Thursday, February 23, 2017

Throwback Thursday - The Notebooks

To clear up some confusion, the Notebook passages posted on Throwback Thursday were written by my father and found by me after he passed away. They were his attempt to tell the family history. He was in his late 80s or early 90s when he wrote them. Today's chapter:

At 1905 Achille was sent to America to his sister, Angelina. He stayed with her until he was married. Achille was a tailor at the time where he learned that trade in Italy. He was a journeyman tailor.

Sometime in 1917 earlier or even later, Achille stepped in the rapid transit train in East Boston on the way to work. He had the habit of looking left and right to see if there was anyone that he knew on the train. No one he knew but he spotted a girl sitting in the car that caught his eye and said she is for me. Love at first sight. When he got to work across the street from the Old South Church on Washington St. He worked with people that also lived in East Boston. And he began to ask if anyone knew a girl he saw coming to Boston from East Boston and evidently coming in from Upper East Boston. And he described her. Just how long it took him to find out who she was and where she lived is unknown. But he did find a person who knew who this girl was. He probably took the same rapid transit at the same time that he first saw her. And had a friend with him to identify her. It was also a period where one did not approach any woman or girl he did not know or even flirt with her. As this could cause him a problem with the onlookers. Things like this were taboo.

Anyway, he finally found that person who knew where the girl lived and with whom she lived. She living with an uncle and his wife and family. And keeping with custom, Achille's friend visited the girl's uncle, explained that there was a handsome, tall young man who was of a good family in Italy and in East Boston on Cottage Street who was interested in the young lady that lived with her uncle's family. Arrangements were made to have Achille visit with his friend and introduce the young man to the uncle and wife who was asked what his intentions were and then was allowed to speak with the girl. While this was going on, either the uncle or his wife gave a sign to the girl, who evidently signaled back assenting and things began between the young man and young lady. Her name was Rafellucia or Fannie as she preferred.

On April 28, 1918, Achille and Rafellucia were married at Mt. Carmel Church in East Boston. and lived across the church at a 4 room apartment on the third floor at 60 Frankfort St. East Boston.

Evidently, my parents wasted no time on March 17, 1919, I was born at the Boston Lying-In Hospital.

[Ed: In this second notebook, Dad seems to have forgotten his parents took the ferry from East Boston to Boston and not the Rapid Transit (train) I heard the ferry story from both my parents. Money was tight. The ferry fare was 2 cents and the train fare was a nickel. To save money, they took the ferry to work. The version from the first notebook can be read here.

Another interesting point is the reference to my grandmother's name. On documents, I have found her name listed as Raffaela, and I was told she was called Fannie. In this version, Dad says his mother's name is Rafellucia. Her name on the gravestone is Raffaelina. I speculate that both of those names like her American name, Fannie, are nicknames. It's a mystery I may never find an answer to.]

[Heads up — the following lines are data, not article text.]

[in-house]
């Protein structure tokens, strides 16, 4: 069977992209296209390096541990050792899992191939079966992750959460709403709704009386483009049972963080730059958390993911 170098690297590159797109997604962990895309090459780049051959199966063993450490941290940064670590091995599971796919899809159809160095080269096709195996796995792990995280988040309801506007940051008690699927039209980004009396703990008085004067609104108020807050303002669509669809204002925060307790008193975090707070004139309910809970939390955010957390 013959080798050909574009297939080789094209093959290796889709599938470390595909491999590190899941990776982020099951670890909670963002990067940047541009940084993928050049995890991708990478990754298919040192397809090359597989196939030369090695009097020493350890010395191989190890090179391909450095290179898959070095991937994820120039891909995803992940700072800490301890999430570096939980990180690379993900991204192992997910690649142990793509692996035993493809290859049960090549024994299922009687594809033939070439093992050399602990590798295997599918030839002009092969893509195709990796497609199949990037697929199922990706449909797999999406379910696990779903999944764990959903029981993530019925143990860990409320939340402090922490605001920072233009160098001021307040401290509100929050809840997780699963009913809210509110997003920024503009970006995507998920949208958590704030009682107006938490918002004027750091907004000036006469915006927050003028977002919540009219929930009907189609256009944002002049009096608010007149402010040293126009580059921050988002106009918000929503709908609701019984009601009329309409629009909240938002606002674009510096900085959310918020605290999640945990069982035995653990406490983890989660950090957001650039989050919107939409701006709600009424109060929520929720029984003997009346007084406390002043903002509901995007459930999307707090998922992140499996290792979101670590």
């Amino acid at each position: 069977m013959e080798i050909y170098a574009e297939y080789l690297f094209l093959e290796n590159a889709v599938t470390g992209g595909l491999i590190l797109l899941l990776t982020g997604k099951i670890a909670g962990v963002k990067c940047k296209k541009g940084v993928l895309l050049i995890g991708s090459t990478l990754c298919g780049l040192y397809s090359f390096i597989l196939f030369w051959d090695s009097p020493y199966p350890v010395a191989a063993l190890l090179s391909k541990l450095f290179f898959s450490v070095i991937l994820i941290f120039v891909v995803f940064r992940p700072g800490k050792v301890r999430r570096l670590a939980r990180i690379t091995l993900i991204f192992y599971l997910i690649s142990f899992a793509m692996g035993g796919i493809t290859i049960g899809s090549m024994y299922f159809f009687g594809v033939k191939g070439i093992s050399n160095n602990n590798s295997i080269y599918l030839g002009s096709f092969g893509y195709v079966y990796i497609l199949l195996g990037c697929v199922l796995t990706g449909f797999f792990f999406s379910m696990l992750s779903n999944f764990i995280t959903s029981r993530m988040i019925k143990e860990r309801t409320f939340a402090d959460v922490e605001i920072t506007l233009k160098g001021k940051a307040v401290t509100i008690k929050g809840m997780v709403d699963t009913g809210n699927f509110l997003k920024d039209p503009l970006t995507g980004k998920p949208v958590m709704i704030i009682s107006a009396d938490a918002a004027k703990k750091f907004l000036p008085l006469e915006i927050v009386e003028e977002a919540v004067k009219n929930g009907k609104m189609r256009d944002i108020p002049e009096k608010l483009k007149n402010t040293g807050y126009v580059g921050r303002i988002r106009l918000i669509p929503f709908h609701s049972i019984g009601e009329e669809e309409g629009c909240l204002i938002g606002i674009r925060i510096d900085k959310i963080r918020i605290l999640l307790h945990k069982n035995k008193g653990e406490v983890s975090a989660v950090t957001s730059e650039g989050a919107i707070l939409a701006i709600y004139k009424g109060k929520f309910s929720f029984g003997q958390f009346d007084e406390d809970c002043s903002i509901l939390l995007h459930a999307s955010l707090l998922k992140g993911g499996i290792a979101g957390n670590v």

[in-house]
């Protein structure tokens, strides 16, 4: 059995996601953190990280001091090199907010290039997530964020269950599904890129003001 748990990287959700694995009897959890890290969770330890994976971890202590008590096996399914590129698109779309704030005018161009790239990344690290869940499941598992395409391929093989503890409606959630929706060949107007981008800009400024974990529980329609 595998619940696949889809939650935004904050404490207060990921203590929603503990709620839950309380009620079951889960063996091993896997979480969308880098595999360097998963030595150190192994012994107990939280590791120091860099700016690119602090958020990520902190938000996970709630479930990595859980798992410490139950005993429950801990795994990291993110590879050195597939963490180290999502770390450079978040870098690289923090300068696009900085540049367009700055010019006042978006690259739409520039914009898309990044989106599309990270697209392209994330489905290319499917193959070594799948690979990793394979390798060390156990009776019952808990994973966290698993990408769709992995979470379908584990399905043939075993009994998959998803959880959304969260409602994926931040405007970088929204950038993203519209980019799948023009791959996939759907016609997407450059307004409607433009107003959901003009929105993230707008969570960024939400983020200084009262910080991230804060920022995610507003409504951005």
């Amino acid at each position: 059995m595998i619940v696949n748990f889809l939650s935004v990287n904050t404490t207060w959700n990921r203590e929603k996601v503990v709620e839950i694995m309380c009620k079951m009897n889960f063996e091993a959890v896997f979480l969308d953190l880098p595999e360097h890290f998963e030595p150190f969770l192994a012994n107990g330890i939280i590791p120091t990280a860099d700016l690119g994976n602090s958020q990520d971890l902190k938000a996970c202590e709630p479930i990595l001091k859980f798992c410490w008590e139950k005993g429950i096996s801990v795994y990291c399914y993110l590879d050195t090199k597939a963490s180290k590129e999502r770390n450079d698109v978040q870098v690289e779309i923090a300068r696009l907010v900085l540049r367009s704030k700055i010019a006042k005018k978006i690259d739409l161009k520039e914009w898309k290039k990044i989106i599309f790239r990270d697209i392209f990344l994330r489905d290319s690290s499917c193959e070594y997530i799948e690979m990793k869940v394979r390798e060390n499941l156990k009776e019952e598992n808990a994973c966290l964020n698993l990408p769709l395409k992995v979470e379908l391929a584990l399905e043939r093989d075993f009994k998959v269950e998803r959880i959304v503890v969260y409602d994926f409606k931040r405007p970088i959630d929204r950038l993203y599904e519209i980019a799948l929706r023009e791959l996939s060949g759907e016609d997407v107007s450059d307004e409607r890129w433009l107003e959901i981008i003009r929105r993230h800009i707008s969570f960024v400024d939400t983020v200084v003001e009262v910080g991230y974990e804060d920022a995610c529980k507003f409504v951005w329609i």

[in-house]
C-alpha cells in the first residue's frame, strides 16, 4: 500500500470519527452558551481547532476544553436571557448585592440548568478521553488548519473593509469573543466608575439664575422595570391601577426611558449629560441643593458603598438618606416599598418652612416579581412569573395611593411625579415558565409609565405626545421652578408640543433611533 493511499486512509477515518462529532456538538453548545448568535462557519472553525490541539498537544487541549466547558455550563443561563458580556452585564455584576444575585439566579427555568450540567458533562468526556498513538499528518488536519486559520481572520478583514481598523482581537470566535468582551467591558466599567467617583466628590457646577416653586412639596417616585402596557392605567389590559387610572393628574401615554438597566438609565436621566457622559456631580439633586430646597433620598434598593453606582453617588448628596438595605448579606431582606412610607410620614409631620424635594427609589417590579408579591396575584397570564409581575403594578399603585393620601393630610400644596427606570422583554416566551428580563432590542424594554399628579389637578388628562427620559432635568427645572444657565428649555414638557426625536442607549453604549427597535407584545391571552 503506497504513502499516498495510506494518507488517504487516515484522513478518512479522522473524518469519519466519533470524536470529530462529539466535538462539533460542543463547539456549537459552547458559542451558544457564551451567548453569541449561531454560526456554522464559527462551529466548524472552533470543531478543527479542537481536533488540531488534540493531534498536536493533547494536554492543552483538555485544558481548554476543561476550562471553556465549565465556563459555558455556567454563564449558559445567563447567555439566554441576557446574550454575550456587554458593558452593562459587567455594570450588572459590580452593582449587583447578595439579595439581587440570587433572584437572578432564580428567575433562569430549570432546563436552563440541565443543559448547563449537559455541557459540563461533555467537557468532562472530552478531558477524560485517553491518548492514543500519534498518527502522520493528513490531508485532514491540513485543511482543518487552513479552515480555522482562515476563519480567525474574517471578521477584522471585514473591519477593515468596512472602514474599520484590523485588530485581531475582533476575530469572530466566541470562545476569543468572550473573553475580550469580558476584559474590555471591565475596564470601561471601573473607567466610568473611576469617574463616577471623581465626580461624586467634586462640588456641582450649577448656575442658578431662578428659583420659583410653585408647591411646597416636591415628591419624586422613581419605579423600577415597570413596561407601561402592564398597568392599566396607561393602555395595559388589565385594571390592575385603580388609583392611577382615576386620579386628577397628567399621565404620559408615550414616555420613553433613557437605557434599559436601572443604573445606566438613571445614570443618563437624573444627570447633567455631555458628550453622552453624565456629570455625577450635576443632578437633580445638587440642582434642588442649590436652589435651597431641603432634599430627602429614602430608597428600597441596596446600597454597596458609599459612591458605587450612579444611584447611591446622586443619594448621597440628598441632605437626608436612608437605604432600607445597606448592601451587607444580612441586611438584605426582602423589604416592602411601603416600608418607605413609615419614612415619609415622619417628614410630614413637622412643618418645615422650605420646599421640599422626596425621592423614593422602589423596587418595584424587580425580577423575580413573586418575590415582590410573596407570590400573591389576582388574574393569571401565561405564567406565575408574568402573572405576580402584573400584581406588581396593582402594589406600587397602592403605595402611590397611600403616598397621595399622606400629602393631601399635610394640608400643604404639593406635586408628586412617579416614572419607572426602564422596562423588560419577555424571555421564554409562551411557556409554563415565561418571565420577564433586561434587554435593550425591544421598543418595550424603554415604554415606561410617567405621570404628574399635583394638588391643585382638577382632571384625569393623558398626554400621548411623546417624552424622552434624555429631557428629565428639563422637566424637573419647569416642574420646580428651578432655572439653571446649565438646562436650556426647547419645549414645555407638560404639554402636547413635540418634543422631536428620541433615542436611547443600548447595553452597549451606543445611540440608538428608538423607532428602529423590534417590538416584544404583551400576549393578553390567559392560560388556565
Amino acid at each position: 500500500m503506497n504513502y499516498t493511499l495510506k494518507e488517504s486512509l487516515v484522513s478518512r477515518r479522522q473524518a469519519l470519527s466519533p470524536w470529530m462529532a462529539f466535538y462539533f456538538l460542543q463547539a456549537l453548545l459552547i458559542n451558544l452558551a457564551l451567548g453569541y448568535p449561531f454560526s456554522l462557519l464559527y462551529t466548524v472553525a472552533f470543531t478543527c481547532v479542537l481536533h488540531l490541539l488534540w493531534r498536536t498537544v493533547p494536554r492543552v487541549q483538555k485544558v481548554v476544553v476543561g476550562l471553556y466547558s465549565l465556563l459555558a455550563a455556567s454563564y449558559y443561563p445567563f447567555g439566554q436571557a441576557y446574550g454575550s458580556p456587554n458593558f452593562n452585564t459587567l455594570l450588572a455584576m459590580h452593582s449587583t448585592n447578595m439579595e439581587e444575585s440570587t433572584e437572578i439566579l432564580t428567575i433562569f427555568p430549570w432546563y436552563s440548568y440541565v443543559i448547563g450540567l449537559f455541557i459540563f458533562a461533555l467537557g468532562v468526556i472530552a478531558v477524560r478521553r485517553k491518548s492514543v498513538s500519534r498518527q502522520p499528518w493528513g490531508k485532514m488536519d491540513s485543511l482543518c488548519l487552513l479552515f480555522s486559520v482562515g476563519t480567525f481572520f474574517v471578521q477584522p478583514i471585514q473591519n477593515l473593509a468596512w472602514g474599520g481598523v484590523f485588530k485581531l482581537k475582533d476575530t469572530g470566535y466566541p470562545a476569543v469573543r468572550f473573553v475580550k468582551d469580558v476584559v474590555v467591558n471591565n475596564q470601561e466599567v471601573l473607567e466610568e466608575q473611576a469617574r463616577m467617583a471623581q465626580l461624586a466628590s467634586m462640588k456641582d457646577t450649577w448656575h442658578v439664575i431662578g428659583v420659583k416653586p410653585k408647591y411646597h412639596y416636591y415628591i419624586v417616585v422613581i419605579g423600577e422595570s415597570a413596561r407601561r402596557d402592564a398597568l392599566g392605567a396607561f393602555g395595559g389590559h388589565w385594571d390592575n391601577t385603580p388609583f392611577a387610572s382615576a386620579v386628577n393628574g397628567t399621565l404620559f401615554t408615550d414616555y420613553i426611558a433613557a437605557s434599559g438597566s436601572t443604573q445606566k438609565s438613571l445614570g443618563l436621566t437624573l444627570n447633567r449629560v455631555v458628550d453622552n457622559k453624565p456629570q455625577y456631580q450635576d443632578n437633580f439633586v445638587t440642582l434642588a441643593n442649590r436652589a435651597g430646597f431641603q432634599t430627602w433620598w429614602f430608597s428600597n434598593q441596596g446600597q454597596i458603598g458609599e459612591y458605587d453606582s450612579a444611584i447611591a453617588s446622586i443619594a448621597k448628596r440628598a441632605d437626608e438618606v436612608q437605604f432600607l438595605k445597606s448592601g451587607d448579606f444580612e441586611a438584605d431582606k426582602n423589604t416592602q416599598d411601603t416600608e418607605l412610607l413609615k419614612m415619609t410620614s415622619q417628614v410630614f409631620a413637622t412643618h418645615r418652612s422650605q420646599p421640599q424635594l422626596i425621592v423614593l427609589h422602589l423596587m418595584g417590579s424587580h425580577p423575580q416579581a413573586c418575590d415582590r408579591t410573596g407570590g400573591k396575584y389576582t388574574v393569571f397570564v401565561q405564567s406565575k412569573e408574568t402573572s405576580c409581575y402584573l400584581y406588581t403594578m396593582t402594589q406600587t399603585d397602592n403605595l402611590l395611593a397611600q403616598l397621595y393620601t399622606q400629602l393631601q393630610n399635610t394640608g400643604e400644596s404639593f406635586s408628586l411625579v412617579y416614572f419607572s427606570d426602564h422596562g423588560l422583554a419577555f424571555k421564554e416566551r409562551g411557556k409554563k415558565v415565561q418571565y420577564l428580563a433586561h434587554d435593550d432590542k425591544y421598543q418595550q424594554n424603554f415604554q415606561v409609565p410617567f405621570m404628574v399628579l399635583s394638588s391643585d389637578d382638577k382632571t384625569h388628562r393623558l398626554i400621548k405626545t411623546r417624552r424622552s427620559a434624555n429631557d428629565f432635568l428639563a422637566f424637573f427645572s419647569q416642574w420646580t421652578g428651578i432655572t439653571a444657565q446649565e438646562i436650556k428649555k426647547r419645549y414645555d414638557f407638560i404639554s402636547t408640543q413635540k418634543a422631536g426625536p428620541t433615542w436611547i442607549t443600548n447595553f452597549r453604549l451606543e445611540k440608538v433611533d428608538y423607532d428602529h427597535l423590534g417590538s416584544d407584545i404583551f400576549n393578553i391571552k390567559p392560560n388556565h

10 comments:

  1. I love your dad's story and this one is so romantic. Interesting how society has changed in just a few generations. I also wanted to say I often think about the stair throwing grading technique you mentioned in your comment on my blog yesterday. It would certainly make life easier!!!! have a great day-enjoy this gorgeous weather we are suppose to have. Hugs-Erika

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    1. Either by train or ferry, the story makes a romantic tale.

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  2. How incredible. Some things will never be known, and some can only be assumed, but at least your father wrote things down, even if they were a bit hazy.

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    1. Thenotebooks are a treasure, and I'm happy he tried to write things down.

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  3. Just like a movie!!! How romantic!!

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  4. CJ...what a wonderful story about your grandparents ! I think it's awesome to what extent your grandpa went to, to meet your grandma...and I cracked up at your dad's comment about how "they wasted no time ;)!!

    your grandma's name may actually BE Rafellucia; my grandma's name was listed as Geraldine Eugenia on her birth cert and Eugenia Geraldine on her baptismal; each one had a different date of birth { by one day }

    MAJOR headache when she applied for a passport

    checking the genealogy dept; all her brothers and sisters are listed with the same last name but different spellings....

    so much for record keeping huh ! ☺☺☺♥♥♥

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    1. The different spellings because census takers didn't understand the thick accents, so just wrote the name as best they could. Sometimes you go on a real expedition looking through the official records.

      The only way of knowing Grandma's real first name, would be to get a hold of baptismal records in Italy. If they still exist.

      Record keeping, indeed.

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  5. I love the "Love At First Sight" story! So romantic! Very interesting about the name!

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    1. It's a sweet story. And the name will make an intriguing piece of the puzzle

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